AMP (which stands for Accelerated Mobile Page) is an open source project backed by Google. Its purpose is to speed up how fast webpage content is displayed to mobile users.
To enjoy the advantages of AMP, your website needs to meet certain requirements set by Google. Once the requirements are met, your users will enjoy a website that loads almost instantly on phones because its content is optimized and served directly via Google’s servers.
How much faster are we talking here?
In early tests, we found that AMP pages load four times faster and use eight times less data than traditional mobile-optimized pages.
Jon Parise, product manager at Pinterest
An AMP consists of three elements:
After the upload is complete, mobile users can find the AMP version of the website via through the search engine or Google Cards.
So in essence, implementing AMP requires you to create a specially optimized version of your website that will make the mobile user’s experience smooth as butter.
If your target users are people using mobiles devices, AMP is definitely going to help you.
The same applies if the business you are running consists of static pages or has a blog-like structure.
Due to the speed of AMP, it improves your website SEO ranking, since load time is an important factor for SEO.
Additionally, users searching for information through Google can see that a particular page is an AMP Page, indicated by a lightning bolt icon. They expect AMPs to load almost instantly, making them more willing to click on the article.
As with anything, AMP is not perfect and has its downsides:
However, as we'll see in the next section, a range of popular pages have decided that the AMP tradeoff is worth it for them.
More and more websites are deciding to implement AMP. Here are just a few examples:
The list goes on, and grows day by day. Feel free to drop us a line if you wish to share any interesting examples you've come across.
It’s pretty simple. To start using AMP on your website, the developers have to create a static page using AMP syntax and link to it using the <link rel=”amphtml”> tag.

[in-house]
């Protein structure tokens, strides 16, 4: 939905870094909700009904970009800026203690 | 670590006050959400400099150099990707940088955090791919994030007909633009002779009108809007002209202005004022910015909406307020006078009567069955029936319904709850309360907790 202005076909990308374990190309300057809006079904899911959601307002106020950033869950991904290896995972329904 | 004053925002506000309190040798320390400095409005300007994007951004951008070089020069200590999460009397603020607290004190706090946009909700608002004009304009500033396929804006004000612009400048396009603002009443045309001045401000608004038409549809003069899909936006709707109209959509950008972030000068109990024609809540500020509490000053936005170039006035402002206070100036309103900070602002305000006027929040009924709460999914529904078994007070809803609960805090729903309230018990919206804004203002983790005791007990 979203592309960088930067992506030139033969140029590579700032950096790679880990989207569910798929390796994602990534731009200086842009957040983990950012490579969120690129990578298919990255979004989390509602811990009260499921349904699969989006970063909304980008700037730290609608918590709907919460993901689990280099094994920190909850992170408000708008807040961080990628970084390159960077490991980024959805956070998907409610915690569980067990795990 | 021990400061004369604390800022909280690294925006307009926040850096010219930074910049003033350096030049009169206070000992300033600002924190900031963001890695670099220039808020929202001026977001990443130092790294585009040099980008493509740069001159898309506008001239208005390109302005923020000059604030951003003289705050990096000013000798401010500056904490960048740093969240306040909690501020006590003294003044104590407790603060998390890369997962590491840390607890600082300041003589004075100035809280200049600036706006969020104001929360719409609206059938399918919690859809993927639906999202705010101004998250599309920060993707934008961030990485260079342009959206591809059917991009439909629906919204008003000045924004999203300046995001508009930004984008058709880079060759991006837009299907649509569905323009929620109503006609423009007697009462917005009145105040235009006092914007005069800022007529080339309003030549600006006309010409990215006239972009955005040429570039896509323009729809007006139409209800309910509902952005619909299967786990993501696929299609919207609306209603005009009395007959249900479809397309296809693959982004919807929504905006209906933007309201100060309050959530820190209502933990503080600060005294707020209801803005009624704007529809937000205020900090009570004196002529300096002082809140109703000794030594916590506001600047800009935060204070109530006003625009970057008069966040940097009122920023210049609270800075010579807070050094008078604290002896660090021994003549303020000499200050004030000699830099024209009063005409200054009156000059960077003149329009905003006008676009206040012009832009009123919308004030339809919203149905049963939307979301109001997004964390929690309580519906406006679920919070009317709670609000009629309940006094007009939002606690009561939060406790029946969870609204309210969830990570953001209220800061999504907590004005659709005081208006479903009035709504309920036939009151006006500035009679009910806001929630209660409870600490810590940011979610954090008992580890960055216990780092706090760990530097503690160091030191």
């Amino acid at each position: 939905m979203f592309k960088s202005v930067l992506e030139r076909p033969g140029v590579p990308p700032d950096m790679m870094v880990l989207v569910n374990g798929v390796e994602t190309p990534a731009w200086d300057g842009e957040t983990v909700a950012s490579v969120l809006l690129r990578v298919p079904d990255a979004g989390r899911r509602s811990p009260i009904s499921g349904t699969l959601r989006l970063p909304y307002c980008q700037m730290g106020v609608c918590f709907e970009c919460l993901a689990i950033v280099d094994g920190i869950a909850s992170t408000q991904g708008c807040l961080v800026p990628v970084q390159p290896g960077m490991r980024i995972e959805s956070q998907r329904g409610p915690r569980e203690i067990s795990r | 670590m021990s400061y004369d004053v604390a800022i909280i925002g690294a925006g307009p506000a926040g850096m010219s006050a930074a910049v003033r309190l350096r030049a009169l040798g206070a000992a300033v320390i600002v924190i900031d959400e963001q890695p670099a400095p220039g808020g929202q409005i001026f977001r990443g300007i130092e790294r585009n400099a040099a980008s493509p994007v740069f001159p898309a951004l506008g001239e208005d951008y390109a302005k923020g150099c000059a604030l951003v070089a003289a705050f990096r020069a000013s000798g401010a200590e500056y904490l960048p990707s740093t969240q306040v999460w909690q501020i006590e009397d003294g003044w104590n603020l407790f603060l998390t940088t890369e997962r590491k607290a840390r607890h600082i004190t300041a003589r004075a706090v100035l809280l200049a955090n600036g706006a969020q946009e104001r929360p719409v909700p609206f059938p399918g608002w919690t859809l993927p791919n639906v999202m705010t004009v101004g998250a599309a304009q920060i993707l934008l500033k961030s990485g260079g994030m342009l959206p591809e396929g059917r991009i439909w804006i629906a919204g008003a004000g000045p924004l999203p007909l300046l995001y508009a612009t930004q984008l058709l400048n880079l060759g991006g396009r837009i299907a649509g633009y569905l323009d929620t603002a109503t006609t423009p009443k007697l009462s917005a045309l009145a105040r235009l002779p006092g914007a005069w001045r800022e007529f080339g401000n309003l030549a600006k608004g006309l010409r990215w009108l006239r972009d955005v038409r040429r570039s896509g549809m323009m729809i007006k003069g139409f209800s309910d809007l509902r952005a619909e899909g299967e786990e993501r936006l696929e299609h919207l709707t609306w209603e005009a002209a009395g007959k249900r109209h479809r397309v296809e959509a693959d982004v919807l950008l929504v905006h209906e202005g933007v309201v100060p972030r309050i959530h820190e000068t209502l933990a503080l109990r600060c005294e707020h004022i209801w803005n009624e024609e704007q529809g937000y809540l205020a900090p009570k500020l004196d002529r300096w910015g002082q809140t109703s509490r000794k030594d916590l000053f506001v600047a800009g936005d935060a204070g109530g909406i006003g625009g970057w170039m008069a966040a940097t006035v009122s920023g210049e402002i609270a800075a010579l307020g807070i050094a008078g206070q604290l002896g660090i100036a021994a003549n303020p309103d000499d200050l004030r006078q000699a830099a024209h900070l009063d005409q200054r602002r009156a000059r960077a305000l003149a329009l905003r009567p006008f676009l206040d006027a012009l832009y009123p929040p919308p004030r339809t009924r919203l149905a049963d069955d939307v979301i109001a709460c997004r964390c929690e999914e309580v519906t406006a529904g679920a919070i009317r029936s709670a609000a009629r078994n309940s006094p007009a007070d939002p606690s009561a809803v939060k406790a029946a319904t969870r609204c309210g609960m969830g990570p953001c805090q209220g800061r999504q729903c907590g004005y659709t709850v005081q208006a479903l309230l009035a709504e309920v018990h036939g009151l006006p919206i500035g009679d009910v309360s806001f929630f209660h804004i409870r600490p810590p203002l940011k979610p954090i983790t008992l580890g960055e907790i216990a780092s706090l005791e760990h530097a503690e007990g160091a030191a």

Google provides a pretty cool AMP tutorial, accessible here.
What’s in store for AMP in the future?
Our wager is that the trend will continue to grow in popularity. One reason is that it will be adopted by a wider variety of websites.
“Although Google AMP was initially made available for publishers, it will be available for all types of websites soon,” says Erin Feldman at unamo.com. “In the not too distant future, all kinds of apps and websites will be AMPed.”
And if you’re still sceptical, you can turn to Richard Gingras, head of news and social products at Google. In a February 2016 interview, he lays out the plans for AMP (via Nieman Lab):
And you can expect Google to keep pushing AMP for wider and wider adoption. If there’s anything to learn from Google’s history, it’s that you should rather follow what the search giant is doing rather than be left abandoned and unranked in its wake.
Let’s summarize what we’ve learned:
In the end, AMP is just another way to make the life of your users easier when they visit your website. It’s worth putting in the effort to help them have a smooth experience.
Thanks for reading my article! Hope it has been helpful. If you want to read more, make sure to check out some our other posts: